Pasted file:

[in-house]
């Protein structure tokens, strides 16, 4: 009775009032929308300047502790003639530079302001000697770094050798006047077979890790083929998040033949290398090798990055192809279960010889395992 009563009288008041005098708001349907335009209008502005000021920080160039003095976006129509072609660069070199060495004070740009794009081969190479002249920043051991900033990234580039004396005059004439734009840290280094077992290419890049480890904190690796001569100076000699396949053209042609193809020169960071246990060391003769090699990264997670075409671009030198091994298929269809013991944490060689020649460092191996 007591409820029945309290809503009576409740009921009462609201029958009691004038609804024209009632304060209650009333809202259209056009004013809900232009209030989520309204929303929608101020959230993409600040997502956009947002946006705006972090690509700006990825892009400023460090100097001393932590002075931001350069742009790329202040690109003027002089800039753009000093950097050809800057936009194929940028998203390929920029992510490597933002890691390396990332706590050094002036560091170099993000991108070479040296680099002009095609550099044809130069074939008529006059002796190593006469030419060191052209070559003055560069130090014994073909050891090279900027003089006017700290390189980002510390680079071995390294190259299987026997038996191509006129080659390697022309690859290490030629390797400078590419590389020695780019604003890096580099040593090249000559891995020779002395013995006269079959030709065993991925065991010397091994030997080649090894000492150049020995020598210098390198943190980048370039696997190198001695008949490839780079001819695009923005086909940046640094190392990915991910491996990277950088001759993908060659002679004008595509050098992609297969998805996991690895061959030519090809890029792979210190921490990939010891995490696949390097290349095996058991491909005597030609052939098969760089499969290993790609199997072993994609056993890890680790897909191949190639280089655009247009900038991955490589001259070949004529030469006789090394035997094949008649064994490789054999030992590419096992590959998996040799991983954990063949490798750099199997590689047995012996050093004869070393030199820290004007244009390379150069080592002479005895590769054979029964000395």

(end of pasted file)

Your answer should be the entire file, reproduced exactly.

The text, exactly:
[in-house]
């Protein structure tokens, strides 16, 4: 009775009032929308300047502790003639530079302001000697770094050798006047077979890790083929998040033949290398090798990055192809279960010889395992 009563009288008041005098708001349907335009209008502005000021920080160039003095976006129509072609660069070199060495004070740009794009081969190479002249920043051991900033990234580039004396005059004439734009840290280094077992290419890049480890904190690796001569100076000699396949053209042609193809020169960071246990060391003769090699990264997670075409671009030198091994298929269809013991944490060689020649460092191996 007591409820029945309290809503009576409740009921009462609201029958009691004038609804024209009632304060209650009333809202259209056009004013809900232009209030989520309204929303929608101020959230993409600040997502956009947002946006705006972090690509700006990825892009400023460090100097001393932590002075931001350069742009790329202040690109003027002089800039753009000093950097050809800057936009194929940028998203390929920029992510490597933002890691390396990332706590050094002036560091170099993000991108070479040296680099002009095609550099044809130069074939008529006059002796190593006469030419060191052209070559003055560069130090014994073909050891090279900027003089006017700290390189980002510390680079071995390294190259299987026997038996191509006129080659390697022309690859290490030629390797400078590419590389020695780019604003890096580099040593090249000559891995020779002395013995006269079959030709065993991925065991010397091994030997080649090894000492150049020995020598210098390198943190980048370039696997190198001695008949490839780079001819695009923005086909940046640094190392990915991910491996990277950088001759993908060659002679004008595509050098992609297969998805996991690895061959030519090809890029792979210190921490990939010891995490696949390097290349095996058991491909005597030609052939098969760089499969290993790609199997072993994609056993890890680790897909191949190639280089655009247009900038991955490589001259070949004529030469006789090394035997094949008649064994490789054999030992590419096992590959998996040799991983954990063949490798750099199997590689047995012996050093004869070393030199820290004007244009390379150069080592002479005895590769054979029964000395």